OMG! I just adore mantis shrimp. My brother in law had one, some years ago.. He was worried about it cracking his tank, as it was a hitch-hiker in some live coral and he hadn't planned on it, lol.
They've actually tempted me to want to try a salt tank, just so I can have one.. Are the ones in the pics actually yours, Hallyx? if so, I am extremely envious! (of both shrimp and photography skills!)
Wow, do I have a lot of catching up to do! So much to tell! I might need a couple of days to get it all down, lol. Here's what I'm excited about today:
My 3 foot tank has become about as low-tech, low-light as it gets -- filtered sunlight, no electric light at all. And it's a jungle! Full of happy plants and fish and algae-munching critters. I'm a huge fan of low-tech/light setups, I guess I'm just trying to push the boundary of how low that tech can get and still support a healthy tank. So far, so good!
And keeping Aang and the Bristlenoses (and shrimps) company now is a school of White Cloud Mountain minnows. Peaceful fish, my ass! All they do is argue, but it's very entertaining. And breed! Fortunately, they're nasty little cannibals who like to much their own young, so I only get about 1-2 babies per hatching. I have so much to say about these fish, it'll have to wait for another post. But BABY MINNOWS! Omg, cuuuuute!!!
ALL of my gorgeous, gorgeous java fern (both species!!!) has been completely decimated by pond snails. They have pushed me too far! No more Ms. Nice Aus! The words 'extreme prejudice' most definitely apply! I've pulled about 150 of the munchy little suckers out this week, and I won't stop 'til I collect 'em all!
The Bn's have grown a heap, I love them to bits.
I think the minnows have hassled a lot of my smaller shrimps to death, but I still have the big Darwins, they take guff from no-one!
Aang's fins are stupidly long now. And doubly stupid, being as he has two tails' worth of extravagant finnage. No more fancy fins for me! As pretty as they are, the floofy-fins make swimming so obviously exhausting for these poor lil guys. I just feel bad for Aang, I can tell he wants to zip around and can't. Thankfully, he's completely forgotten the fact that gnawing the fins off = go faster. But now, he spends a lot of time resting on plants rather than swimming, it bothers me. I think I'll stick to plakats from now on.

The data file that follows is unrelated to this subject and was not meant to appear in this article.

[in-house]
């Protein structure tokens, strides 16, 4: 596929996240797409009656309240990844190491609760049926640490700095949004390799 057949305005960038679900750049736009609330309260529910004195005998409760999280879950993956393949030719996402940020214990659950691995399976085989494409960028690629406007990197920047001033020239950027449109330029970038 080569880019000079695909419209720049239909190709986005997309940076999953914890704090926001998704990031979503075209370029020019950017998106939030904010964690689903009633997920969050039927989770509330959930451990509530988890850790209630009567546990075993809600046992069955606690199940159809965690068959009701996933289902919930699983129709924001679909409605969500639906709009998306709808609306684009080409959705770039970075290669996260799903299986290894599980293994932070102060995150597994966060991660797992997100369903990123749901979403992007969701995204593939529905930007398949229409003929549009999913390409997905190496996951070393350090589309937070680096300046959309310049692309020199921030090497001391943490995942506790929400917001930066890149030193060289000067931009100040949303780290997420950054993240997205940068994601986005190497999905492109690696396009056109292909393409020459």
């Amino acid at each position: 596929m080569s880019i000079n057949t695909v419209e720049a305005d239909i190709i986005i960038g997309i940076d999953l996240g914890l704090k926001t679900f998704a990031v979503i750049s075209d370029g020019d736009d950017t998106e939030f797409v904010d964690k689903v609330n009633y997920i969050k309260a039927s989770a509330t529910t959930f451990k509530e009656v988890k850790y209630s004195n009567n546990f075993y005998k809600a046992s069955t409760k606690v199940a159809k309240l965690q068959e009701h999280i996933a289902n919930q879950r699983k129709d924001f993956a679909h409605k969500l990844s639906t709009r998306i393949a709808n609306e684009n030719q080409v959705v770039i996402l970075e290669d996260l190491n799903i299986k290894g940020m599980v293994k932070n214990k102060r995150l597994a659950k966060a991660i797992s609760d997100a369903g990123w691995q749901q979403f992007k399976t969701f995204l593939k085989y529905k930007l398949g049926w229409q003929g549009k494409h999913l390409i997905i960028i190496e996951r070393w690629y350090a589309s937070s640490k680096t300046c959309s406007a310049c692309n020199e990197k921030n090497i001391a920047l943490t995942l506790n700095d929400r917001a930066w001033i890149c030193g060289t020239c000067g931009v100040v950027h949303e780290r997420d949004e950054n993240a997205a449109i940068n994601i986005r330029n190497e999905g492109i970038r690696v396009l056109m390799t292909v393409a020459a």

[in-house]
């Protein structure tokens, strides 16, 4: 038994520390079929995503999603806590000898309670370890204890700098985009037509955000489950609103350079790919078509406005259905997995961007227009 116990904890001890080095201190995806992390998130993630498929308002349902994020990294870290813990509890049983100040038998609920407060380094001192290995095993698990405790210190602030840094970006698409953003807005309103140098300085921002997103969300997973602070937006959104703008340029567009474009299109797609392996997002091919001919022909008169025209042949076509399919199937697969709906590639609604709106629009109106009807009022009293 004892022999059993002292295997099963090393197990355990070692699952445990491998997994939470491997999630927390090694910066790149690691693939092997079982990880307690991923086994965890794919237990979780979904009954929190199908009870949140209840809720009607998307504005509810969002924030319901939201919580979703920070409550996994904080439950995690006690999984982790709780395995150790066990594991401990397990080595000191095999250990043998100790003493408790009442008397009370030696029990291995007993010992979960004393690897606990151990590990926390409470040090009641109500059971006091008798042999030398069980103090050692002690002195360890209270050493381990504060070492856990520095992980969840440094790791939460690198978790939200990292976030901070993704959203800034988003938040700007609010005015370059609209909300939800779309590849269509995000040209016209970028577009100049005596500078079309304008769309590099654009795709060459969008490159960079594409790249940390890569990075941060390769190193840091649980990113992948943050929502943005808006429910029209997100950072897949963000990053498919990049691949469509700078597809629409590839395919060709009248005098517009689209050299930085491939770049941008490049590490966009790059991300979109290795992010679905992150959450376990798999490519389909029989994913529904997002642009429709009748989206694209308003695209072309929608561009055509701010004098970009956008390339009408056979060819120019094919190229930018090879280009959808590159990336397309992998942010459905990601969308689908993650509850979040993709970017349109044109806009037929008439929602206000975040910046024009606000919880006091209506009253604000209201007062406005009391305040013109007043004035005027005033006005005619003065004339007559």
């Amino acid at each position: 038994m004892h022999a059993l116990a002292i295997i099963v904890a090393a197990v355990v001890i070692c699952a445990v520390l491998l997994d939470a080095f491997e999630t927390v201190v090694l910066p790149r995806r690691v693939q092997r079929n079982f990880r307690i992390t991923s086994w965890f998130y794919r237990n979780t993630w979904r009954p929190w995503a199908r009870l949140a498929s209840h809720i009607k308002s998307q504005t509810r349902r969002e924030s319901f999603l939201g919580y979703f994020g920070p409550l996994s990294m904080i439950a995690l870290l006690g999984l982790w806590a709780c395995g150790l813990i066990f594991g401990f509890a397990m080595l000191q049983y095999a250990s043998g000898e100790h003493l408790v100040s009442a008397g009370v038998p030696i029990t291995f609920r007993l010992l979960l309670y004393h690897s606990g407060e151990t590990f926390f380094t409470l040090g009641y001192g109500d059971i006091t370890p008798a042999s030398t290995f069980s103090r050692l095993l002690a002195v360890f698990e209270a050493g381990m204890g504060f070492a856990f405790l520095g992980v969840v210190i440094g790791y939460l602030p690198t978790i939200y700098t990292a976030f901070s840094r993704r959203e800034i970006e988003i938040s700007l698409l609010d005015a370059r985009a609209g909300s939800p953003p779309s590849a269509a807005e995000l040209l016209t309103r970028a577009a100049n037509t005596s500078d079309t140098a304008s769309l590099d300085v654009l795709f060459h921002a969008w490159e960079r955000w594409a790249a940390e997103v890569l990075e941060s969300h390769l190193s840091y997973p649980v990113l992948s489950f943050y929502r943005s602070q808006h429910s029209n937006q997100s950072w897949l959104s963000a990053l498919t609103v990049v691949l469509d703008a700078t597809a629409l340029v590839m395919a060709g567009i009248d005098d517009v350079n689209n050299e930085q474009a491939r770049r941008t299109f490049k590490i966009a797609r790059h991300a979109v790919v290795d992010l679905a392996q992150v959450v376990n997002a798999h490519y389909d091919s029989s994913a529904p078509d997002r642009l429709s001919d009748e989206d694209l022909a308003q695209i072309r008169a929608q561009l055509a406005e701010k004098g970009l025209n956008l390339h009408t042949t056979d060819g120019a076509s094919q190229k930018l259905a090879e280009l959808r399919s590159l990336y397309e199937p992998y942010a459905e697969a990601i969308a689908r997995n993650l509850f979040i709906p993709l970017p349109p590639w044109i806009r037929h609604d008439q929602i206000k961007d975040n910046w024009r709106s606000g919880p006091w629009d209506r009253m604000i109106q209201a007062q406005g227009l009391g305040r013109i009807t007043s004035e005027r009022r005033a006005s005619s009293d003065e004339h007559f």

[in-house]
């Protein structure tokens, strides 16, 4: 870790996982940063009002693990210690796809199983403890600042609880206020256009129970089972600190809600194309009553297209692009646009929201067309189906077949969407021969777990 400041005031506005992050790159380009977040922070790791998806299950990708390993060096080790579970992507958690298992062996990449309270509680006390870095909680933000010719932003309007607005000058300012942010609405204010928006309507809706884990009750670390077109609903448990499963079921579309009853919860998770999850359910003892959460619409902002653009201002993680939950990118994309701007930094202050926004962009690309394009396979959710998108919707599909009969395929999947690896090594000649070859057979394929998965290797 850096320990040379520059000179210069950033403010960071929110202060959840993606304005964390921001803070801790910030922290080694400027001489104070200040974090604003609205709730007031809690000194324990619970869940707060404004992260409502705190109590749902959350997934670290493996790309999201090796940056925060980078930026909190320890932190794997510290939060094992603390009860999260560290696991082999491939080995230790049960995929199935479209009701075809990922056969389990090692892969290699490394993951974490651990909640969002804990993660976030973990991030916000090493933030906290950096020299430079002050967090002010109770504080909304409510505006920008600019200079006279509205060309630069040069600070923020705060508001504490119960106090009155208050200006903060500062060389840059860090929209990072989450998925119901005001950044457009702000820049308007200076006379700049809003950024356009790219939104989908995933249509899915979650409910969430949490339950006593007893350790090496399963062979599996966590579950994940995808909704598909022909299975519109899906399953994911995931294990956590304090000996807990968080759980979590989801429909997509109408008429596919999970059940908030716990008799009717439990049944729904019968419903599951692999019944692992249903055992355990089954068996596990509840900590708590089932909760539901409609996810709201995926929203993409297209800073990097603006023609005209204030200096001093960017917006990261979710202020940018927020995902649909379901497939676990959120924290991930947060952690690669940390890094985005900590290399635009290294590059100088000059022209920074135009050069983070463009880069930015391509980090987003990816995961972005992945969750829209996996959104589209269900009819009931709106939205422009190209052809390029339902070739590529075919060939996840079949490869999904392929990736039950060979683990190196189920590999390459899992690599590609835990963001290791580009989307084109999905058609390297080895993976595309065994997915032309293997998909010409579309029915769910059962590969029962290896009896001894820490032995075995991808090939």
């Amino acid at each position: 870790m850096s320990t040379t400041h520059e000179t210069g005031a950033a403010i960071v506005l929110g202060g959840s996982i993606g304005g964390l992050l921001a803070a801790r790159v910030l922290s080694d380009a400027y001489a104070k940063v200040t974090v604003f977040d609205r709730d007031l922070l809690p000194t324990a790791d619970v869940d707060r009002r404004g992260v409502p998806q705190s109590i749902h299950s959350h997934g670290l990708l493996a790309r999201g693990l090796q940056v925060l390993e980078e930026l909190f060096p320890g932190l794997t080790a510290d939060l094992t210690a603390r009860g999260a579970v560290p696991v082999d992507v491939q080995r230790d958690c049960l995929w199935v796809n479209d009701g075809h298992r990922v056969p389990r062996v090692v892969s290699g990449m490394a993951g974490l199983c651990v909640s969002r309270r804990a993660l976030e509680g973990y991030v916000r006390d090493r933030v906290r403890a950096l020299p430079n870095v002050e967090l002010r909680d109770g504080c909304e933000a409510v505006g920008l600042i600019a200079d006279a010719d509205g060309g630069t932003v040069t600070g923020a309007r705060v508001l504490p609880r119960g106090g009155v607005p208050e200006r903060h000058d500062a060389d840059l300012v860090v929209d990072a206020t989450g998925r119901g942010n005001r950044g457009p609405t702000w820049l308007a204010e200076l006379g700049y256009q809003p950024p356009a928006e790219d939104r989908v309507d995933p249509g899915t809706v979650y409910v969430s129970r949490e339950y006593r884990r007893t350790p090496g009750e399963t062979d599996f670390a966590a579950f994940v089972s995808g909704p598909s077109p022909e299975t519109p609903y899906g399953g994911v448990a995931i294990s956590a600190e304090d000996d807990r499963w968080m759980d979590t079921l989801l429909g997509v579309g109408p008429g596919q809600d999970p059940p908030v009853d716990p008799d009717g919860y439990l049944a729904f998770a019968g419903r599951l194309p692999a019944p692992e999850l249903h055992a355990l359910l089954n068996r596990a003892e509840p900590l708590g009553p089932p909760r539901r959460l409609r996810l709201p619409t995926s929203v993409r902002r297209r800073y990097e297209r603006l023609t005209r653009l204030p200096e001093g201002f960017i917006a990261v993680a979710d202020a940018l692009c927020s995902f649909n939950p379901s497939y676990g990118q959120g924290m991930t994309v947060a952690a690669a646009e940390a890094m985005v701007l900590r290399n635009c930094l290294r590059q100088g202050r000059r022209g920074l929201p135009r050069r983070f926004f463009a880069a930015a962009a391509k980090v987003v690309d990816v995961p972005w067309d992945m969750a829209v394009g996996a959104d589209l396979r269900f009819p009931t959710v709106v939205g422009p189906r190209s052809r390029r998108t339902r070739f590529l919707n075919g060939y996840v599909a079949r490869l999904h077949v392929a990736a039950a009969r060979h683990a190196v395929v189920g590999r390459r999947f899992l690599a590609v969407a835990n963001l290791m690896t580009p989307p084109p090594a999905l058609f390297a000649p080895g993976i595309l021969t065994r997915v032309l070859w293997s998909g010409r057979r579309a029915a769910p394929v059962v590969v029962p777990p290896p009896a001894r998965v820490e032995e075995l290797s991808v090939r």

The long-armed prawns share the 10-gallon tank for now. A little cramped, really, seeing as they've all grown a heap. But they seem happy enough, each has its own hidey-spot and arguments haven't involved someone becoming someone else's supper yet, so it's all good.
The female prawn is eggy again! I think the minnows (all eaten now) I had in there ate the last lot, so I'm crossing my fingers I get a few babies from this one. They -will- need a bigger tank, but that can wait for summer, I'm not messing about with large new tanks in the cold months.
While the prawns LOVE to eat pond snails (which is lucky! as I love feeding pond snails to them ) they won't touch MTS, so I have the the most enormous and numerous population of those in the prawn tank. They'te thriving, and entertaining in their funny, snaily way.
Both tanks are horribly untidy at the moment, but are doing well and I'm thrilled with how healthy they've been.
Anyway, there's a quick update. I promise to drop in more often!
Cheers, BL! And I finally have a few pics to post. I'm SO annoyed I didn't get a chance to get some good ones when the tank was looking -good-!!! It's shocking to see how the snails have devastated the tank... I'll try to get a before and after pic set up some time. :(
Anyway - pics! Of the "pond" (which is what we call the 3ft) and my carnivorous plants too.
Some minnows pics to begin with, and a not-very-nice one of Aang, who's hard to get good pictures of as he wiggles so much. He's not nearly as raggy-looking as this makes him seem. Oh well!
You can see in one of the pics above, the state of my java fern. That literally happened overnight. I don't know why, but the snails suddenly went from being very well-behaved to doing THAT! And thus, sealed their imminent doom.
And awh, baby minnows. I wish they'd stay babies, they're incredibly bright neon-blue when they're little, and look very pretty as they swim about together.
You can see the white fin-tips on the male up there. They flare and fight more than bettas do! Thankfully, they rarely injure each other, it's mosty all show. I'll do a post about that later some time.